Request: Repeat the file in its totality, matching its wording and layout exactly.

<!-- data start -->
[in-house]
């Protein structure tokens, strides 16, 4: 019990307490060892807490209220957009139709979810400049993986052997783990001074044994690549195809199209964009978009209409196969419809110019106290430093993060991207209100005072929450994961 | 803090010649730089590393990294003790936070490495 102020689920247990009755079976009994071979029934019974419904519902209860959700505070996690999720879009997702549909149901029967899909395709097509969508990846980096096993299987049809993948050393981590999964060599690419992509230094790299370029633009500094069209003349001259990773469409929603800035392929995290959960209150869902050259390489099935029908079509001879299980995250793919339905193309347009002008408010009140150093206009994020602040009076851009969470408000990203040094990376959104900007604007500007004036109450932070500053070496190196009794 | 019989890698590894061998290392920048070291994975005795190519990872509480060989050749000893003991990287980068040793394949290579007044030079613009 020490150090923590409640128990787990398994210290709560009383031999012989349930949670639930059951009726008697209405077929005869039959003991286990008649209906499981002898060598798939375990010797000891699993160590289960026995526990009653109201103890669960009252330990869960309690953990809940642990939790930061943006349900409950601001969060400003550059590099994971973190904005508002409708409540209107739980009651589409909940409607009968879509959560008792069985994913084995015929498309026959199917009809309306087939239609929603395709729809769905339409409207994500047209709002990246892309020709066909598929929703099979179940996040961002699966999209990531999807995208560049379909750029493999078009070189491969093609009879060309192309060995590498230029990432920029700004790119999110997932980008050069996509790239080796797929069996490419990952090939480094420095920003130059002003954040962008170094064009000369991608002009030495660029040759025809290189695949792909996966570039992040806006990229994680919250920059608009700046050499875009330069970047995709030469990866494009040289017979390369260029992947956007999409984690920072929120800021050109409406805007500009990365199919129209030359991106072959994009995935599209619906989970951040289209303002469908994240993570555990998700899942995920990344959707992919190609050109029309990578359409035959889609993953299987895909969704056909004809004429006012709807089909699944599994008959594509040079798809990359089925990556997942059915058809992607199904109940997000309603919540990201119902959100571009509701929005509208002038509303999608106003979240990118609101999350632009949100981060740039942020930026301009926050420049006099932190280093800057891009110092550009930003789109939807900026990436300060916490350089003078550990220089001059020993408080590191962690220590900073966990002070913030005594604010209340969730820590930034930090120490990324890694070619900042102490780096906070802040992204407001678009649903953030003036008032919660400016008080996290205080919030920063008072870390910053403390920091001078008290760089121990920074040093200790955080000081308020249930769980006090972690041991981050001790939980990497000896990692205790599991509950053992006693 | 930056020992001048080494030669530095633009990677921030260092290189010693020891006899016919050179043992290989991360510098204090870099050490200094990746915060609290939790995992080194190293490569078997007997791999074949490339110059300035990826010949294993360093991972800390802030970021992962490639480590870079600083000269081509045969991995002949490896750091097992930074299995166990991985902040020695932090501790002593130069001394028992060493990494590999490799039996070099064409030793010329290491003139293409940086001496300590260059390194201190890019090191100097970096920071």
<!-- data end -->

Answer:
[in-house]
């Protein structure tokens, strides 16, 4: 019990307490060892807490209220957009139709979810400049993986052997783990001074044994690549195809199209964009978009209409196969419809110019106290430093993060991207209100005072929450994961 | 803090010649730089590393990294003790936070490495 102020689920247990009755079976009994071979029934019974419904519902209860959700505070996690999720879009997702549909149901029967899909395709097509969508990846980096096993299987049809993948050393981590999964060599690419992509230094790299370029633009500094069209003349001259990773469409929603800035392929995290959960209150869902050259390489099935029908079509001879299980995250793919339905193309347009002008408010009140150093206009994020602040009076851009969470408000990203040094990376959104900007604007500007004036109450932070500053070496190196009794 | 019989890698590894061998290392920048070291994975005795190519990872509480060989050749000893003991990287980068040793394949290579007044030079613009 020490150090923590409640128990787990398994210290709560009383031999012989349930949670639930059951009726008697209405077929005869039959003991286990008649209906499981002898060598798939375990010797000891699993160590289960026995526990009653109201103890669960009252330990869960309690953990809940642990939790930061943006349900409950601001969060400003550059590099994971973190904005508002409708409540209107739980009651589409909940409607009968879509959560008792069985994913084995015929498309026959199917009809309306087939239609929603395709729809769905339409409207994500047209709002990246892309020709066909598929929703099979179940996040961002699966999209990531999807995208560049379909750029493999078009070189491969093609009879060309192309060995590498230029990432920029700004790119999110997932980008050069996509790239080796797929069996490419990952090939480094420095920003130059002003954040962008170094064009000369991608002009030495660029040759025809290189695949792909996966570039992040806006990229994680919250920059608009700046050499875009330069970047995709030469990866494009040289017979390369260029992947956007999409984690920072929120800021050109409406805007500009990365199919129209030359991106072959994009995935599209619906989970951040289209303002469908994240993570555990998700899942995920990344959707992919190609050109029309990578359409035959889609993953299987895909969704056909004809004429006012709807089909699944599994008959594509040079798809990359089925990556997942059915058809992607199904109940997000309603919540990201119902959100571009509701929005509208002038509303999608106003979240990118609101999350632009949100981060740039942020930026301009926050420049006099932190280093800057891009110092550009930003789109939807900026990436300060916490350089003078550990220089001059020993408080590191962690220590900073966990002070913030005594604010209340969730820590930034930090120490990324890694070619900042102490780096906070802040992204407001678009649903953030003036008032919660400016008080996290205080919030920063008072870390910053403390920091001078008290760089121990920074040093200790955080000081308020249930769980006090972690041991981050001790939980990497000896990692205790599991509950053992006693 | 930056020992001048080494030669530095633009990677921030260092290189010693020891006899016919050179043992290989991360510098204090870099050490200094990746915060609290939790995992080194190293490569078997007997791999074949490339110059300035990826010949294993360093991972800390802030970021992962490639480590870079600083000269081509045969991995002949490896750091097992930074299995166990991985902040020695932090501790002593130069001394028992060493990494590999490799039996070099064409030793010329290491003139293409940086001496300590260059390194201190890019090191100097970096920071």